The prisoners are taken to their respective barracks. Hannah and the other women meet a woman in a blue dress who tells them that they are the newcomers and therefore the lowest of the low. The woman is a prisoner there, too, but is not a Jew. The woman leads them to an auditorium to shed their clothes so they can be showered. The women are not comfortable changing in front of each other. The woman in the blue dress tells them to think of it as a mikvah, a ritual bath.
Hannah implores them to listen to her. There are no showers, she says, only gas chambers. The women beg her not to frighten them more than they already are. Hannah decides that what she knows will only extinguish any hope they have left. She also decides that there is nothing she can do but cooperate. She has no weapons or means to free them. She reluctantly begins to undress as well.
A male Nazi officer orders them into another room, where they wait, shivering in the cold. Hannah sees some of the other girls and asks about Rachel. Rachel did not survive the trip, she learns. Hannah is overcome with guilt for not telling Rachel that she was her best friend. Hannah is relieved that the showers are real, but with only cold water. Still, she stands underneath for as long as she can and drinks in as much water as possible. Next, a male prisoner comes with scissors and a razor and cuts off the women's hair. They all look identical without it. Hannah tries to remember her history lessons but is shocked when she cannot remember anything. Her memory is gone, too. She cries out for Gitl, who comforts her and tells Hannah to promise her she will not cry in front of the Nazis. Hannah promises she never will.
The women wait on the bench as their hair is clipped away. The woman in the blue dress enters and orders them into the next room. Hannah notices that the woman only has three fingers on her right hand. In the next room the women find piles of old, smelly clothes. They quickly choose clothes for themselves. Hannah thinks of the dress Gitl gave her earlier that she disliked. It seems like a great luxury now.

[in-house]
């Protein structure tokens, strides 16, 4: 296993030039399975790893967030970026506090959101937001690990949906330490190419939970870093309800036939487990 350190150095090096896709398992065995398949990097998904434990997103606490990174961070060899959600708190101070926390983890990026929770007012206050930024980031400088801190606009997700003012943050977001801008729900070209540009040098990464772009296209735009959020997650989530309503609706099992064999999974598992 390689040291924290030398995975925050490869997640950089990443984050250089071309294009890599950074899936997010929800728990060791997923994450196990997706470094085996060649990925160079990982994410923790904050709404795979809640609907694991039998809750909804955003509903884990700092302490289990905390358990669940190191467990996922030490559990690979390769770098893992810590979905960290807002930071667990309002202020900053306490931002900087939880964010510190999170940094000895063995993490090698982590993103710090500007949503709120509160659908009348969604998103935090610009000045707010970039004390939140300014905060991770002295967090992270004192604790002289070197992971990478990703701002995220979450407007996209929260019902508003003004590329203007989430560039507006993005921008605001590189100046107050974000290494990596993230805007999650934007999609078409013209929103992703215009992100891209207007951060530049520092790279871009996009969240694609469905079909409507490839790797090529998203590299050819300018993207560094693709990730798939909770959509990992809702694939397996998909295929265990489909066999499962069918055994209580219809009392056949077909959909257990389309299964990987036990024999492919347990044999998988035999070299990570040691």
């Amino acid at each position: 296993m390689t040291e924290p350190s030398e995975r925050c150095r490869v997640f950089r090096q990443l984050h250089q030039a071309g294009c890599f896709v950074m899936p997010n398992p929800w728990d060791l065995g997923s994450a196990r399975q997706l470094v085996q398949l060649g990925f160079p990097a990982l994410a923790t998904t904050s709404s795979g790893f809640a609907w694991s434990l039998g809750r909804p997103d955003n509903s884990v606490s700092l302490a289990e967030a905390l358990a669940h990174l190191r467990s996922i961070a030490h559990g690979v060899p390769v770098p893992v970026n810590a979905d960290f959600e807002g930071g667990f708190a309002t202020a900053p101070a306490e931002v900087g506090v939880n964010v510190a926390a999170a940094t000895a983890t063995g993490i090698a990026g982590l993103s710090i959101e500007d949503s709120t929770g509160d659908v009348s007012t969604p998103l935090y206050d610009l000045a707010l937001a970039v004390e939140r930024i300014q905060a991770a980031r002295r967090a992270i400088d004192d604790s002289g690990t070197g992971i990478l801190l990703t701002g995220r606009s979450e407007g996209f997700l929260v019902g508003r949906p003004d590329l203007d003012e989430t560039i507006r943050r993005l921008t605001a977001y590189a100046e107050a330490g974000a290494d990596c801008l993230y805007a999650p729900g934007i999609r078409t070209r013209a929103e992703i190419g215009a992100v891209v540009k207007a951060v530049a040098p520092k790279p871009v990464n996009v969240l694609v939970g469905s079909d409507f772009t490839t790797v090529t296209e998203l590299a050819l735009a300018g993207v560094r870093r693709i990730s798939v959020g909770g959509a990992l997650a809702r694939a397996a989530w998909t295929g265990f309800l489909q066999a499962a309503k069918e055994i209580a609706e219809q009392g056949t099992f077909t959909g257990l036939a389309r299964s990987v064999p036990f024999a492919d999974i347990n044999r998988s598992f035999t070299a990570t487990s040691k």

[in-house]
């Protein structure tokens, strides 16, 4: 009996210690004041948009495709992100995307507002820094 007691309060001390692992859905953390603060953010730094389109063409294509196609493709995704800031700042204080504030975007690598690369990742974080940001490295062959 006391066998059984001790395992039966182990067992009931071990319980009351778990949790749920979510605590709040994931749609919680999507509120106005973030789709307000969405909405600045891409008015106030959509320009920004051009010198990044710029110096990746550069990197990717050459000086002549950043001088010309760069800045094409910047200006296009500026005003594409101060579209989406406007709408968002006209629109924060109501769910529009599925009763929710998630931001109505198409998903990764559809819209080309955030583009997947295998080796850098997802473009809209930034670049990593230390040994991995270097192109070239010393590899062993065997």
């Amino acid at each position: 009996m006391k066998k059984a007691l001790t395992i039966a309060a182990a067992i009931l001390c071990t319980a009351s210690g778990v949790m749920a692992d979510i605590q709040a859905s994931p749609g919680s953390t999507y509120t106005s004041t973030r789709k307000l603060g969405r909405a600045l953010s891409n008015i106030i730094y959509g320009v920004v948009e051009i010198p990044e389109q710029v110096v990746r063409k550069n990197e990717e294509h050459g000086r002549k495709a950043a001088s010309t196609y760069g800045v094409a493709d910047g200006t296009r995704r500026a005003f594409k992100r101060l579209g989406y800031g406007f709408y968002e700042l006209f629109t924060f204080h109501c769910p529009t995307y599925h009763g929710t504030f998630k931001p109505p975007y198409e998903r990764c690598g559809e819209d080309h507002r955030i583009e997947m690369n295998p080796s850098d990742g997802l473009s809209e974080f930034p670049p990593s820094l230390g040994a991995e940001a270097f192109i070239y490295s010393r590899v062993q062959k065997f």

The women and children are then moved to another room, where a man waits with an odd-looking instrument. He begins to tattoo numbers on their forearms. Hannah hears a voice say, "This, I'll give them this!" The voice is familiar to her but when she tries to find the source of it she cannot see anyone.
Hannah is called up to be tattooed. The man tasked with tattooing the women, himself a prisoner, asks Hannah her name. She replies that it is Chaya Abramowicz. He tells her that she is wearing his daughter's dress. Her name was Chaya, too. He says to never forget her prisoner number and to live for all the Chayas of the world.
The barracks they are housed in contain only a brick oven at one end for heat and little else. The bunks do not have mattresses or pillows. Gitl helps Fayge into her bunk. She laughs out loud and Hannah asks how she can do that. Gitl answers that without laughter there is no hope and therefore no life. She and Hannah decide to approach the soldiers for some food. The soldier tells them they will eat eventually. Gitl relates a story in which a farmer refuses to feed a horse a full meal. Eventually the horse dies. She asks if the soldier understands the story. He tells her he hears nothing of importance from Jews. He points to the smokestacks in the distance and tells her that it is "Jew smoke." Gitl tells Hannah to get some sleep. She takes her to her bunk and reminds her that she will always be Chaya, not a number, and that she is Gitl’s brother's daughter, her own blood.